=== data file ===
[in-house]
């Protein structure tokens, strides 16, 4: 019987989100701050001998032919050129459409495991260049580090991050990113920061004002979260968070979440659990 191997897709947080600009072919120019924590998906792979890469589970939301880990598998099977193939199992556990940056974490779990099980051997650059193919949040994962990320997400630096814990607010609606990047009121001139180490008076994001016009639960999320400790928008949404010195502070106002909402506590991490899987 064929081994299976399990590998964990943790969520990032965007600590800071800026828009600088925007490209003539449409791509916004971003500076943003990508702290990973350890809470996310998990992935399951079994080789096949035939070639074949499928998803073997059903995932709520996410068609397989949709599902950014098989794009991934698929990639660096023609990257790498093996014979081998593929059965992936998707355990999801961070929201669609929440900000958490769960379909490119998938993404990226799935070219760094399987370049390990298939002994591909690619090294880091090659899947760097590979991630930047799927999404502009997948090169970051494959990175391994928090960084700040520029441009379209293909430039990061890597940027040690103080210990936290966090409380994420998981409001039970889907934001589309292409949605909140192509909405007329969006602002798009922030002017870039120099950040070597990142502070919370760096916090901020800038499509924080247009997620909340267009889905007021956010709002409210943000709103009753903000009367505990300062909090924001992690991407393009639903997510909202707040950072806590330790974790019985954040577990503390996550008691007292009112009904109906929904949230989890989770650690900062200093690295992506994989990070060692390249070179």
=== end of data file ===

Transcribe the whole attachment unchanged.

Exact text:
[in-house]
């Protein structure tokens, strides 16, 4: 019987989100701050001998032919050129459409495991260049580090991050990113920061004002979260968070979440659990 191997897709947080600009072919120019924590998906792979890469589970939301880990598998099977193939199992556990940056974490779990099980051997650059193919949040994962990320997400630096814990607010609606990047009121001139180490008076994001016009639960999320400790928008949404010195502070106002909402506590991490899987 064929081994299976399990590998964990943790969520990032965007600590800071800026828009600088925007490209003539449409791509916004971003500076943003990508702290990973350890809470996310998990992935399951079994080789096949035939070639074949499928998803073997059903995932709520996410068609397989949709599902950014098989794009991934698929990639660096023609990257790498093996014979081998593929059965992936998707355990999801961070929201669609929440900000958490769960379909490119998938993404990226799935070219760094399987370049390990298939002994591909690619090294880091090659899947760097590979991630930047799927999404502009997948090169970051494959990175391994928090960084700040520029441009379209293909430039990061890597940027040690103080210990936290966090409380994420998981409001039970889907934001589309292409949605909140192509909405007329969006602002798009922030002017870039120099950040070597990142502070919370760096916090901020800038499509924080247009997620909340267009889905007021956010709002409210943000709103009753903000009367505990300062909090924001992690991407393009639903997510909202707040950072806590330790974790019985954040577990503390996550008691007292009112009904109906929904949230989890989770650690900062200093690295992506994989990070060692390249070179």